Georgia's 2016 cotton acres could be higher and peanuts acres could be lower. But that depends. All other crop acreage might stay stable. And prices don’t promise to be anything you’d want to take home to meet mom and dad.
Cotton industry is not giving up on cottonseed designation. USDA reinstated marketing certificates to redeem commodities from marketing loan program. You can go broke just breaking even these days. There’s a massive fire in Kentucky, a disaster waiting in North Carolina wheat, and other top stories from this week in Southeast farming news.
Peanut warehouse capacity, particularly in the Southeast, could reach its limit as the 2016 crop comes in, and farmers need to make sure that their peanuts will have room in a Commodity Credit Corporation-approved warehouse.
From cattle thieves caught on camera to the world’s fastest tractor and from pecan truffles to citrus schemes and from drunken friends to standing naked, 2015 -- like all years before it – had its share of odd stories and commentaries.
Most Southeast farmers don’t see soybeans as ‘poverty peas’ anymore. From the re-introduction of indeterminate varieties to the gamble on ultra-late planting and from timely irrigation to precise fertility, growers can get higher soybean yields with a few minor adjustments or go for over-the-fence yields with major adjustments. It’s up to the farmer.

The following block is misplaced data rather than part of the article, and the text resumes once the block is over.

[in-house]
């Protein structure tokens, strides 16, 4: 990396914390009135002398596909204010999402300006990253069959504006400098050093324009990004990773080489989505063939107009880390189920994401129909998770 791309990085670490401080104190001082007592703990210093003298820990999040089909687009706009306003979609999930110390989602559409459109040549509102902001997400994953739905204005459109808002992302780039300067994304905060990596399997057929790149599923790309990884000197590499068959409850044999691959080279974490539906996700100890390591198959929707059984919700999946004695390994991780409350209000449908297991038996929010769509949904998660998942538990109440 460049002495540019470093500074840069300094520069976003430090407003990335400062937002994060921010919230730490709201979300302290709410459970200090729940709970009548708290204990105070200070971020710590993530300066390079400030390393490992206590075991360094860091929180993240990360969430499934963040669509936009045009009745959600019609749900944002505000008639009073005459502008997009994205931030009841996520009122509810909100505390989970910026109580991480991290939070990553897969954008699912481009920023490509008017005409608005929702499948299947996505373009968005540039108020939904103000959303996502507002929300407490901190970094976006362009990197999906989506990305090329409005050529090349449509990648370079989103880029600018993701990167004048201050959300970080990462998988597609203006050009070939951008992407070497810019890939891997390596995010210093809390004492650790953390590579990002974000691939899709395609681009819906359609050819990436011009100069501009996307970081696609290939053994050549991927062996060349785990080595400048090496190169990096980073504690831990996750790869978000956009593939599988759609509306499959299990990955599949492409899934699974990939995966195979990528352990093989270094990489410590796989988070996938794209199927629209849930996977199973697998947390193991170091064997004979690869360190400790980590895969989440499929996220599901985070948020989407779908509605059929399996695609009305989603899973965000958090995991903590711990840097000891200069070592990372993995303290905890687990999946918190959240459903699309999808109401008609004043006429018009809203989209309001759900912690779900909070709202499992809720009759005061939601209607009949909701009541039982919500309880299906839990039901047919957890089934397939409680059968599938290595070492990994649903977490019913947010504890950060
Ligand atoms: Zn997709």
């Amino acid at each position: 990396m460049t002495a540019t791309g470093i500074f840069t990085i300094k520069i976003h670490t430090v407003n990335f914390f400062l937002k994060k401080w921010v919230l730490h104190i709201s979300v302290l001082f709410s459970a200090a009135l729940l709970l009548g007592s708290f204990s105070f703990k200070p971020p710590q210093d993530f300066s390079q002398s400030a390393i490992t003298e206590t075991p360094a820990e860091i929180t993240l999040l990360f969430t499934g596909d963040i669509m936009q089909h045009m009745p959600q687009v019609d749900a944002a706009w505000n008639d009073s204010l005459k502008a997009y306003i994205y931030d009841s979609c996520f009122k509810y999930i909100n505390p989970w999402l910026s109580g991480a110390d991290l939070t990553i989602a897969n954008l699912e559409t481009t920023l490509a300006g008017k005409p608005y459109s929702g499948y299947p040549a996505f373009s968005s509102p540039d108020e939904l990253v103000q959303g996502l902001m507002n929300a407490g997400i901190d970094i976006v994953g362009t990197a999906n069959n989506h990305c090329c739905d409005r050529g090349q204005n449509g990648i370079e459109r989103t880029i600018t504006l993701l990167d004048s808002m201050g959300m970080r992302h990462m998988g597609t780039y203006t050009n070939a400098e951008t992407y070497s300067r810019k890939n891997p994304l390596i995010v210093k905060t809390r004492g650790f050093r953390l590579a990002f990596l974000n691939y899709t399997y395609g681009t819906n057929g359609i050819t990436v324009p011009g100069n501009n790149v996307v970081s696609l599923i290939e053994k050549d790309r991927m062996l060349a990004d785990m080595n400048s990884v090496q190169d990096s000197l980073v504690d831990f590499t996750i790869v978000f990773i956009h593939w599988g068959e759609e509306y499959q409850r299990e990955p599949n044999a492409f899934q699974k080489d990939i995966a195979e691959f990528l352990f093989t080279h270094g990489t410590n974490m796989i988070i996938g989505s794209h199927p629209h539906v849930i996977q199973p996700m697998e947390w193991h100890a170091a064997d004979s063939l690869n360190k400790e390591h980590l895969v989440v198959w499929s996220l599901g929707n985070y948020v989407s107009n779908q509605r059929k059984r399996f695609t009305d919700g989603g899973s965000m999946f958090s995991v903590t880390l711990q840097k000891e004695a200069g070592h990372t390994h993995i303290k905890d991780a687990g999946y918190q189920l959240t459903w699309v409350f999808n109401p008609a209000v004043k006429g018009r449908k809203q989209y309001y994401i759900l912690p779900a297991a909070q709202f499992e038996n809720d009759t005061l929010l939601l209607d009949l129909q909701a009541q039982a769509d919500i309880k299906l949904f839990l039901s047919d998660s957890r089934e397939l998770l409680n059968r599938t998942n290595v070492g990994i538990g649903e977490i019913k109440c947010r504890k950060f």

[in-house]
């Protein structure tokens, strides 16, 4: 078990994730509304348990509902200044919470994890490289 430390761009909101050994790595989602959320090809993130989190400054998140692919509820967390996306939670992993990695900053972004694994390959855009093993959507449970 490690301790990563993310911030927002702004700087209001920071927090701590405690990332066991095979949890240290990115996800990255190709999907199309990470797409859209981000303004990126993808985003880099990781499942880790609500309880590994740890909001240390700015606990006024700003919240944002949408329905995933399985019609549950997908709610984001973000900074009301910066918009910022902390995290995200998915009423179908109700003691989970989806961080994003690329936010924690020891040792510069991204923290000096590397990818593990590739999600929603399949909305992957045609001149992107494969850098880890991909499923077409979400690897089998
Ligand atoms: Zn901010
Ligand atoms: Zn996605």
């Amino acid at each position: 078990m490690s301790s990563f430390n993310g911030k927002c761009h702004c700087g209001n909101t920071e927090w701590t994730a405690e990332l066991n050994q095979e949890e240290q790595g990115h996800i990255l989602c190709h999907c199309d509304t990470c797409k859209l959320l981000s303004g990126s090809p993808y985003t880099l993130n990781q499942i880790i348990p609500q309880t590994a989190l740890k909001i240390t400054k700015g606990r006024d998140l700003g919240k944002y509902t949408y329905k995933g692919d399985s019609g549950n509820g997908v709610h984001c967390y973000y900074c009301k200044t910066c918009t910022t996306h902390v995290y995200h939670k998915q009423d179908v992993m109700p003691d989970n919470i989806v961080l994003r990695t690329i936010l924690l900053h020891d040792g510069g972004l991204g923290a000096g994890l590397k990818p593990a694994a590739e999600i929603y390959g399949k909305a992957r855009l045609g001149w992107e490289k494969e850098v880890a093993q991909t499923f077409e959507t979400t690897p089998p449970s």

From a record-smashing 532-bushel corn yield to PPO resistance and from drought to the miracles of cover crops, Southeast cornfields in 2015 had things happen in them that are best remembered as Southeast corn farmers prepare for their 2016 cropping year.
From a bird’s-eye view of a disaster to peanuts on fire and from Haitians in corn to a helicopter over cotton and from black-in-white irrigation to complex farming, here’s a look at the people, places and things that helped tell the stories of Southeast agriculture this year.
The idea of an early production soybean system using indeterminate varieties has been around for decades, but it wasn’t a particularly economic way to grow soybeans in the Southeast. But old can be new again, say some soybean experts.
Zippy Duvall’s been on the road. By late October, he’d been to more than a dozen states and planned to hit more than 30 states by year’s end, all on his trek to be the next American Farm Bureau Federation president.